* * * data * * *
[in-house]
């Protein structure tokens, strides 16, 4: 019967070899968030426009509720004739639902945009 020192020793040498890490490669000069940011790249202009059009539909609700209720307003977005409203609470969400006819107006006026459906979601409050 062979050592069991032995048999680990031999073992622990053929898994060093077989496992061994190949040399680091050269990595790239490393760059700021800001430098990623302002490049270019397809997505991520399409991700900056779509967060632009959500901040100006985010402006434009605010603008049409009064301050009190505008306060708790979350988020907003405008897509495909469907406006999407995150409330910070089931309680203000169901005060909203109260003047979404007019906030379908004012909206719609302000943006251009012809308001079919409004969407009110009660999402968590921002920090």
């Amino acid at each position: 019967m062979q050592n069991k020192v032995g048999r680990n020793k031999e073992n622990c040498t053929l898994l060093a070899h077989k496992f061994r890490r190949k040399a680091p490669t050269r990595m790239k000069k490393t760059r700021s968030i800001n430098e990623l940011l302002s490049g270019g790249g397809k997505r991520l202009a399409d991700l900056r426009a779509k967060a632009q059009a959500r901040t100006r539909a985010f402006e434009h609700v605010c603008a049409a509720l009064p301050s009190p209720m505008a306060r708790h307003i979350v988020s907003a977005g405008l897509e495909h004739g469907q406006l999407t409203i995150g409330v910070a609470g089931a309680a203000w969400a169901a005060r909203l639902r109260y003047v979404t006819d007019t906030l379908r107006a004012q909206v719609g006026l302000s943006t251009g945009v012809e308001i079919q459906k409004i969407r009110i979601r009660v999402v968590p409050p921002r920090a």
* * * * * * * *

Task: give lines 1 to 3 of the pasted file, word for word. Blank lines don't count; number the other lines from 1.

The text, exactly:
[in-house]
């Protein structure tokens, strides 16, 4: 019967070899968030426009509720004739639902945009 020192020793040498890490490669000069940011790249202009059009539909609700209720307003977005409203609470969400006819107006006026459906979601409050 062979050592069991032995048999680990031999073992622990053929898994060093077989496992061994190949040399680091050269990595790239490393760059700021800001430098990623302002490049270019397809997505991520399409991700900056779509967060632009959500901040100006985010402006434009605010603008049409009064301050009190505008306060708790979350988020907003405008897509495909469907406006999407995150409330910070089931309680203000169901005060909203109260003047979404007019906030379908004012909206719609302000943006251009012809308001079919409004969407009110009660999402968590921002920090």
């Amino acid at each position: 019967m062979q050592n069991k020192v032995g048999r680990n020793k031999e073992n622990c040498t053929l898994l060093a070899h077989k496992f061994r890490r190949k040399a680091p490669t050269r990595m790239k000069k490393t760059r700021s968030i800001n430098e990623l940011l302002s490049g270019g790249g397809k997505r991520l202009a399409d991700l900056r426009a779509k967060a632009q059009a959500r901040t100006r539909a985010f402006e434009h609700v605010c603008a049409a509720l009064p301050s009190p209720m505008a306060r708790h307003i979350v988020s907003a977005g405008l897509e495909h004739g469907q406006l999407t409203i995150g409330v910070a609470g089931a309680a203000w969400a169901a005060r909203l639902r109260y003047v979404t006819d007019t906030l379908r107006a004012q909206v719609g006026l302000s943006t251009g945009v012809e308001i079919q459906k409004i969407r009110i979601r009660v999402v968590p409050p921002r920090a």